The UK’s Financial Reporting Council has launched a revision to the UK Stewardship Code. The new code raises expectations for how money is invested on behalf of UK savers and pensioners.

The Code establishes a benchmark for stewardship as the responsible allocation, management and oversight of capital to create long-term value for clients and beneficiaries leading to sustainable benefits for the economy, the environment and society.

It is part of the revision of the UK’s corporate governance framework that began with the introduction of the new UK Corporate Governance Code in January 2019.

Addressing some of the issues raised by Jon Kingman’s independent review of the FRC, the UK Stewardship Code focuses on protecting the interests of UK savers and pensioners by ensuring that their money is managed responsibly with a new emphasis on creating long-term value and on considering beneficiary and client needs.

Some of the key changes in the code include:

  • An extended focus that includes asset owners, such as pension funds and insurance companies, and service providers as well as asset managers. This will help align the approach of the whole investment community in the interest of end-investors and beneficiaries.
  • A requirement to report annually on stewardship activity and its outcomes. Signatories’ reports will show what has actually been done in the previous year, and what the outcome was, including their engagement with the assets they invest in, their voting records and how they have protected and enhanced the value of their investments.
  • Signatories will be expected to take environmental, social and governance factors, including climate change, into account and to ensure their investment decisions are aligned with the needs of their clients.
  • Signatories are now expected to explain how they have exercised stewardship across asset classes beyond listed equity, such as fixed income, private equity and infrastructure, and in investments outside the UK.
  • Signatories are required to explain their organisation’s purpose, investment beliefs, strategy and culture and how these enable them to practice stewardship. They are also expected to show how they are demonstrating this commitment through appropriate governance, resourcing and staff incentives.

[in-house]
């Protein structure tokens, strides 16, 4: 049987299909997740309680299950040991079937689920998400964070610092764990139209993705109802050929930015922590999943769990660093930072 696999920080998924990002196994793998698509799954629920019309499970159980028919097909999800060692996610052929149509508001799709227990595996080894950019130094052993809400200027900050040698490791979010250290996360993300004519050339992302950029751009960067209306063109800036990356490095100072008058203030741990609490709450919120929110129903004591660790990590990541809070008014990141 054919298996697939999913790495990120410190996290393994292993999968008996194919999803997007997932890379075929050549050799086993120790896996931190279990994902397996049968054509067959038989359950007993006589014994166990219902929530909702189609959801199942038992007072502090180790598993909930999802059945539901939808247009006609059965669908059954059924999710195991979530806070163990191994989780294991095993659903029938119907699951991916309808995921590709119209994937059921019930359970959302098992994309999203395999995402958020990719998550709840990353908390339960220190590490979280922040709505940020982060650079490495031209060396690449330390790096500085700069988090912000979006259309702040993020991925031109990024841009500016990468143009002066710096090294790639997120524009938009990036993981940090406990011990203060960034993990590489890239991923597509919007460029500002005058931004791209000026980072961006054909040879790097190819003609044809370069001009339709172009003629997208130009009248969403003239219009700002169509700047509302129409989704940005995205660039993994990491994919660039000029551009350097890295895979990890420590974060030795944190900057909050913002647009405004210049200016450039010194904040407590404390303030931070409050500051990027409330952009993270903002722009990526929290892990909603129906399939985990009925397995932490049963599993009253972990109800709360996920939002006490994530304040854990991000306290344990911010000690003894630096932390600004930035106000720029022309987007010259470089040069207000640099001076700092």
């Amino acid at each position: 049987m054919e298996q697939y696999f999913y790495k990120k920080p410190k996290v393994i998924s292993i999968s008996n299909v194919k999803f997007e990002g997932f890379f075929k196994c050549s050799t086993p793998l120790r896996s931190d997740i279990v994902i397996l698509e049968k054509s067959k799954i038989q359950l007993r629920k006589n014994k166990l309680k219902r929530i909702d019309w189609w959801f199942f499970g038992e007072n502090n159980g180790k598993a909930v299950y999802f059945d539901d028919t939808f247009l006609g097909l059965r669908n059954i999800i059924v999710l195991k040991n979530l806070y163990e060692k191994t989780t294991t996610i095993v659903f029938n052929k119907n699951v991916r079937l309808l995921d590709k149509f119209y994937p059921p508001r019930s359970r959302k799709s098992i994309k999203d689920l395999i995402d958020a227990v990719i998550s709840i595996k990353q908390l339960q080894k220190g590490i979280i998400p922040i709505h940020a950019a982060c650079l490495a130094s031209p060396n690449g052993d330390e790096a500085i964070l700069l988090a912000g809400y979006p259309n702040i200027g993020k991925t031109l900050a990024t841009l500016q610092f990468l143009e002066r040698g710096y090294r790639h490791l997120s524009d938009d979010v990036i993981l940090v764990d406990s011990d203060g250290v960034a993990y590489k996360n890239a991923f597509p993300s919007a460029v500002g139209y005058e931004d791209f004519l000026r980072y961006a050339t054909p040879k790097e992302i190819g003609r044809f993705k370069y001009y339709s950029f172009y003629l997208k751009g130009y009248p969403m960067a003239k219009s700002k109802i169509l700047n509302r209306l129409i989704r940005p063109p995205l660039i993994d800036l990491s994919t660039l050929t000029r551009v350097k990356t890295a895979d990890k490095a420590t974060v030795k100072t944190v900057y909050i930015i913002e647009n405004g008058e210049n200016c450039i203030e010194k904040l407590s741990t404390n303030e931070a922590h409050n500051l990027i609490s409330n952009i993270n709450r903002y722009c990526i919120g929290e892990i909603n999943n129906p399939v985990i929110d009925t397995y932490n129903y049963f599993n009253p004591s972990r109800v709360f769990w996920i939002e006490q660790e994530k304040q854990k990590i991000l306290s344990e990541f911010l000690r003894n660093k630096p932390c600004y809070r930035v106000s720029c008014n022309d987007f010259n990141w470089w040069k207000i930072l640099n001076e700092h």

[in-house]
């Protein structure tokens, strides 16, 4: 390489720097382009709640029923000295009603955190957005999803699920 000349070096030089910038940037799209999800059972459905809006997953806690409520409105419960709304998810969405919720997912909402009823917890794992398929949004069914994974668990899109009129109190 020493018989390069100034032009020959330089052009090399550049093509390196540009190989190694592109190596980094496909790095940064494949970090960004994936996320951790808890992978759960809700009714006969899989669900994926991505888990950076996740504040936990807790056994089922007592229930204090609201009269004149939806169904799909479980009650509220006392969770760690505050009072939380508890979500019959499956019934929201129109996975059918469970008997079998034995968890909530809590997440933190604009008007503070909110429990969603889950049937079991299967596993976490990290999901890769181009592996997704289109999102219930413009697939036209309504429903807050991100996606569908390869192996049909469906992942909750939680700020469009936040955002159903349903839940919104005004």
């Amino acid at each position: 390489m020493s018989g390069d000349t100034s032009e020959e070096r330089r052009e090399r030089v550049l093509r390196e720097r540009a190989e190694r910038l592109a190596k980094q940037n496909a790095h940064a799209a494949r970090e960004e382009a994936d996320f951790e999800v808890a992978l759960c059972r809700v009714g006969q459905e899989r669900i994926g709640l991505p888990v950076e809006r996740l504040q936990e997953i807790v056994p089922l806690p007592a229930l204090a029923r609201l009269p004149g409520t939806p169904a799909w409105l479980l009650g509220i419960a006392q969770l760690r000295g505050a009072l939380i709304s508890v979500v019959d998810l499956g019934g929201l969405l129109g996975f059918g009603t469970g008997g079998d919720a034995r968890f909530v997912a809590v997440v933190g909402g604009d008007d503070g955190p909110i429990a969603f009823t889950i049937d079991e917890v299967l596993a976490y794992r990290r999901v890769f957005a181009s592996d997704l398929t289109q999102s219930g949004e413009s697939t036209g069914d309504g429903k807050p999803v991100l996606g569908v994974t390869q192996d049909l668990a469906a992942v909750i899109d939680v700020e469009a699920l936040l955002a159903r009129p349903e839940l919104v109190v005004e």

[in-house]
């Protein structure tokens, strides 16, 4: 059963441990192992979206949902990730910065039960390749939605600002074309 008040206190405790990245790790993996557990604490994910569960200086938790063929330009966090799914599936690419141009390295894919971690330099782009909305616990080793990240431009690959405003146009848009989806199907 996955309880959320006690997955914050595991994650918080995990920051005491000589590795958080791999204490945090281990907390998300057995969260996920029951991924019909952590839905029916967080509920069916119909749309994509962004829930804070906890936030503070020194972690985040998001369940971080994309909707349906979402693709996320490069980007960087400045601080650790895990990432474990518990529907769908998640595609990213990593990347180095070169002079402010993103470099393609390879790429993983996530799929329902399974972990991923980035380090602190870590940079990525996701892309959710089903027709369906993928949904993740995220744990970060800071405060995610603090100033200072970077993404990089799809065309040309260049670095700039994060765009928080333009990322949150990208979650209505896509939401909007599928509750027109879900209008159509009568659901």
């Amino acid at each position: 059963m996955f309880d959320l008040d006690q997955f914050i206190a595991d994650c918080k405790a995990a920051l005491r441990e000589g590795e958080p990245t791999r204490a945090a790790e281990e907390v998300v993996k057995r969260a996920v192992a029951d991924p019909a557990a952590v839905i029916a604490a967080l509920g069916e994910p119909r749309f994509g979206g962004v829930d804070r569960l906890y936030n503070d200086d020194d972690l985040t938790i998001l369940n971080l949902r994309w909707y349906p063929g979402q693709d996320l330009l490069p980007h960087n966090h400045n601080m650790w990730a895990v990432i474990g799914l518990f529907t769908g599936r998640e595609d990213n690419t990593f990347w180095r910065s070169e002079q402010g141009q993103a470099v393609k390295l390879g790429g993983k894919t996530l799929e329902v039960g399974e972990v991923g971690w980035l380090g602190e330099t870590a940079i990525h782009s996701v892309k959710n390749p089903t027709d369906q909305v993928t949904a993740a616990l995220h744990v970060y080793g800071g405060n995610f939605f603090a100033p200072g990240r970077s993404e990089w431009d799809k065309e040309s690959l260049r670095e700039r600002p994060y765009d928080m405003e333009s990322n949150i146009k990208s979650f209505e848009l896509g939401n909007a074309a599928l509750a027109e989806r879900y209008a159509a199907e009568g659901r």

The new Code expects signatories to work together with regulators and industry bodies to identify and respond to the risk of market and systemic failure.

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UK business secretary Andrea Leadsom said: “The Government is committed to making the UK the best place in the world to work and grow a business.

"This Code is an important piece of work by the Financial Reporting Council under its new leadership. It recognises the essential role of effective stewardship in supporting stronger corporate governance, diversity and social environmental priorities. I urge asset managers and owners to lead by example and sign up.”

FRC chair Simon Dingemans said: “This new Stewardship Code marks a step-change in the expectations for investors, their advisors, and how they manage investments for their savers and pensioners.

“It is an ambitious revision that strengthens the UK’s standards of governance, transparency and clear reporting. We are looking for widespread adoption by the investment community, reinforcing the attractiveness of the UK as a place to do business and delivering real benefits to the economy, the environment and society more broadly.”

FRC chief executive Jon Thompson said: “I encourage institutional investors, asset managers and their service providers to sign up to the new Code and demonstrate that they are operating across their businesses to these high standards of Stewardship.” 

“The FRC will be holding signatories to account by regular review of adoption of the new Code and the quality of the reporting against its principles. Asset owners and beneficiaries will then be able to see if those investing on their behalf are doing so in accordance with their needs and views. They will also be able to see the impact of their managers’ decisions, particularly in relation to environmental, social and governance issues, including climate change.”  

The new code will take effect 1 January 2020. It is the first time the Code has been revised by since 2012.